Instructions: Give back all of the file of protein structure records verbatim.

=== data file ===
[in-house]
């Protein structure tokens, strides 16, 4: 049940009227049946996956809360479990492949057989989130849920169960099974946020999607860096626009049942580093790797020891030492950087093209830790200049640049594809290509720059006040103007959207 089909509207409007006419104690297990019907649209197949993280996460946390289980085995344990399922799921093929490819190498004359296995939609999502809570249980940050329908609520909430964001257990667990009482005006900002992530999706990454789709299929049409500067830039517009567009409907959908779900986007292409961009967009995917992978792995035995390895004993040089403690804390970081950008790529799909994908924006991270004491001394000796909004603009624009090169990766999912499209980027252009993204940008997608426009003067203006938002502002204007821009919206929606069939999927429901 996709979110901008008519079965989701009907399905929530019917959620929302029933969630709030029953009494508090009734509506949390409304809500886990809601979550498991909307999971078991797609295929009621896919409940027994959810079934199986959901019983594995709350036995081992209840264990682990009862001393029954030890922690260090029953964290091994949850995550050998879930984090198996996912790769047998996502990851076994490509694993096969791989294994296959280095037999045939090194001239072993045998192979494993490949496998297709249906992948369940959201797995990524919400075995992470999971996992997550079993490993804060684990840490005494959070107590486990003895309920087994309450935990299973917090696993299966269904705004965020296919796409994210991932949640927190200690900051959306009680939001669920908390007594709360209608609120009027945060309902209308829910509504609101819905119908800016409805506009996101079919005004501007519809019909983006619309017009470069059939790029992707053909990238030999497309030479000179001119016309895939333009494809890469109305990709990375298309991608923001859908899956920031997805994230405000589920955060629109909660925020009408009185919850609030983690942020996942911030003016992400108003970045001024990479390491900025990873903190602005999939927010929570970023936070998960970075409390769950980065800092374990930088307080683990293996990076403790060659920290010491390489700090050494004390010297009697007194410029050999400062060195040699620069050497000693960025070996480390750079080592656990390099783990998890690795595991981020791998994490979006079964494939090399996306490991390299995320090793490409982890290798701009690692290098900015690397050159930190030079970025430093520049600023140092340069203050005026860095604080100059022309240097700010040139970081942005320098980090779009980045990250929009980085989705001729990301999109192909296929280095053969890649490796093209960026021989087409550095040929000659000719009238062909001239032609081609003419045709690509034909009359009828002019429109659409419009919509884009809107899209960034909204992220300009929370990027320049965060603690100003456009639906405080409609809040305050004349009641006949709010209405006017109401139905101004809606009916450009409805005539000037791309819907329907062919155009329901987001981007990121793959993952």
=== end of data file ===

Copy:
[in-house]
């Protein structure tokens, strides 16, 4: 049940009227049946996956809360479990492949057989989130849920169960099974946020999607860096626009049942580093790797020891030492950087093209830790200049640049594809290509720059006040103007959207 089909509207409007006419104690297990019907649209197949993280996460946390289980085995344990399922799921093929490819190498004359296995939609999502809570249980940050329908609520909430964001257990667990009482005006900002992530999706990454789709299929049409500067830039517009567009409907959908779900986007292409961009967009995917992978792995035995390895004993040089403690804390970081950008790529799909994908924006991270004491001394000796909004603009624009090169990766999912499209980027252009993204940008997608426009003067203006938002502002204007821009919206929606069939999927429901 996709979110901008008519079965989701009907399905929530019917959620929302029933969630709030029953009494508090009734509506949390409304809500886990809601979550498991909307999971078991797609295929009621896919409940027994959810079934199986959901019983594995709350036995081992209840264990682990009862001393029954030890922690260090029953964290091994949850995550050998879930984090198996996912790769047998996502990851076994490509694993096969791989294994296959280095037999045939090194001239072993045998192979494993490949496998297709249906992948369940959201797995990524919400075995992470999971996992997550079993490993804060684990840490005494959070107590486990003895309920087994309450935990299973917090696993299966269904705004965020296919796409994210991932949640927190200690900051959306009680939001669920908390007594709360209608609120009027945060309902209308829910509504609101819905119908800016409805506009996101079919005004501007519809019909983006619309017009470069059939790029992707053909990238030999497309030479000179001119016309895939333009494809890469109305990709990375298309991608923001859908899956920031997805994230405000589920955060629109909660925020009408009185919850609030983690942020996942911030003016992400108003970045001024990479390491900025990873903190602005999939927010929570970023936070998960970075409390769950980065800092374990930088307080683990293996990076403790060659920290010491390489700090050494004390010297009697007194410029050999400062060195040699620069050497000693960025070996480390750079080592656990390099783990998890690795595991981020791998994490979006079964494939090399996306490991390299995320090793490409982890290798701009690692290098900015690397050159930190030079970025430093520049600023140092340069203050005026860095604080100059022309240097700010040139970081942005320098980090779009980045990250929009980085989705001729990301999109192909296929280095053969890649490796093209960026021989087409550095040929000659000719009238062909001239032609081609003419045709690509034909009359009828002019429109659409419009919509884009809107899209960034909204992220300009929370990027320049965060603690100003456009639906405080409609809040305050004349009641006949709010209405006017109401139905101004809606009916450009409805005539000037791309819907329907062919155009329901987001981007990121793959993952």